Stage I: 1999-2005
Rigoberta Menchú Tum, a Qu’iche Indian woman who won the Nobel Peace Prize in 1992 for her work defending the rights of indigenous peoples, lost her entire family at the hands of the Guatemalan military and paramilitary groups acting with the consent of the government.
In December 1999, in the wake of the arrest in London of former Chilean dictator Augusto Pinochet, Rigoberta Menchú and a group of Spanish and Guatemalan non-governmental organizations filed a suit in the Spanish National Court against eight senior Guatemalan government officials. The complaint charged the defendants with terrorism, genocide, and systematic torture stemming from a number of notorious incidents including Rigoberta Menchú’s personal story. Rigoberta Menchú’s mother and brother were tortured and killed by the army. Her father died when he was burned alive, along with 38 other people, by members of the army at the Spanish Embassy in 1980.
After the case was initiated in 1999, the Public Prosecutor filed a motion to dismiss the action claiming that the plaintiffs had not adequately exhausted their legal remedies in Guatemala. The plaintiffs argued that justice in Guatemala was effectively denied because victims and lawyers were threatened and courts refused to entertain or pursue suits. In a temporary setback for the case, an en banc criminal chamber of the Spanish National Court ruled on December 13, 2000 in favor of the Public Prosecutor.
The various plaintiffs appealed to the Spanish Supreme Court in March 2001, and on February 25, 2003 the Supreme Court, in an 8-7 decision, partially overturned the National Court’s decision. The Supreme Court found that the only litigation that could proceed were the ones which showed a close tie to Spain. The ruling thus allowed investigations for the torture and killing of Spanish citizens in Guatemala but threw out the claims of the indigenous Maya plaintiffs.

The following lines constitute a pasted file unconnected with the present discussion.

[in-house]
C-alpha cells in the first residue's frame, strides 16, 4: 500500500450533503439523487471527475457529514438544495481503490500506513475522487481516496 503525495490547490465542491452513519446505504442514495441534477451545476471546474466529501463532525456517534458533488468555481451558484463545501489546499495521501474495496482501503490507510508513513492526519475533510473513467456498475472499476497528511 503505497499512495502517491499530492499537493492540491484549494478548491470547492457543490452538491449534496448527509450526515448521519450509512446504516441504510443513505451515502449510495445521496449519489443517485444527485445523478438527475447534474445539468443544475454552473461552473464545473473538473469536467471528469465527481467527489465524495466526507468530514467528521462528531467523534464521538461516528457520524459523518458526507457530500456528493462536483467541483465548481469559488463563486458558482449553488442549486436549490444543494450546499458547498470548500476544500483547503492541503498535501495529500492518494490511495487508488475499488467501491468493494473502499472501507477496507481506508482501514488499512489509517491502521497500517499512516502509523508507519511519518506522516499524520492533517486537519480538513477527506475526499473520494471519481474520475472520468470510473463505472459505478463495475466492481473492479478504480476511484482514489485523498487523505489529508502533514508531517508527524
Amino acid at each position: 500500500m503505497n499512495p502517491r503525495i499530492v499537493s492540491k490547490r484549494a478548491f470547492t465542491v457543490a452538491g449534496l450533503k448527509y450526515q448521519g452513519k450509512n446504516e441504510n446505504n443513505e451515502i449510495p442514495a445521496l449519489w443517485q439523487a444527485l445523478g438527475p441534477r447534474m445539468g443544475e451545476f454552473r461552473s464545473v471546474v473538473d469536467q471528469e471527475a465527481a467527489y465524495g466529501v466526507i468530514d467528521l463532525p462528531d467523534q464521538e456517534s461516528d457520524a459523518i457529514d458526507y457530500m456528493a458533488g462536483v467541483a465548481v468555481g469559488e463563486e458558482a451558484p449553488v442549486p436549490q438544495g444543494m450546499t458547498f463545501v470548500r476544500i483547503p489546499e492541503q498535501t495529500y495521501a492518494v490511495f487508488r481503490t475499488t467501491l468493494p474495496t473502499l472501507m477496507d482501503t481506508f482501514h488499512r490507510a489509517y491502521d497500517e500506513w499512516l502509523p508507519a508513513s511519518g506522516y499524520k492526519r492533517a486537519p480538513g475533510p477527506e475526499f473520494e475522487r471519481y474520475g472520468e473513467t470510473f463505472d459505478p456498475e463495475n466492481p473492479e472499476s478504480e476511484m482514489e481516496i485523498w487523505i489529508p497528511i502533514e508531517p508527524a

In a groundbreaking decision, on September 26, 2005 the Constitutional Court reversed the Supreme Court’s decision, saying that it was the legislators’ intention to make Spain a country that observes the principles of “universal jurisdiction” for certain egregious crimes. The decision stated that Spanish courts will have jurisdiction over crimes of international importance – crimes prosecutable in any jurisdiction as prescribed by international treaties including the Geneva Conventions – regardless of the nationality of the victims and perpetrators. Such crimes include torture, crimes against humanity and genocide.
Stage II: 2006 – Present
CJA officially joined the case in 2006. Our initial role was to investigate the whereabouts of one of the defendants who had fled Guatemala, former Minister of the Interior Donaldo Alvarez Ruiz. CJA successfully located Alvarez Ruiz in Mexico. Although a warrant was properly issued for his arrest by the Spanish authorities, Mexican officials allowed Alvarez Ruiz to escape.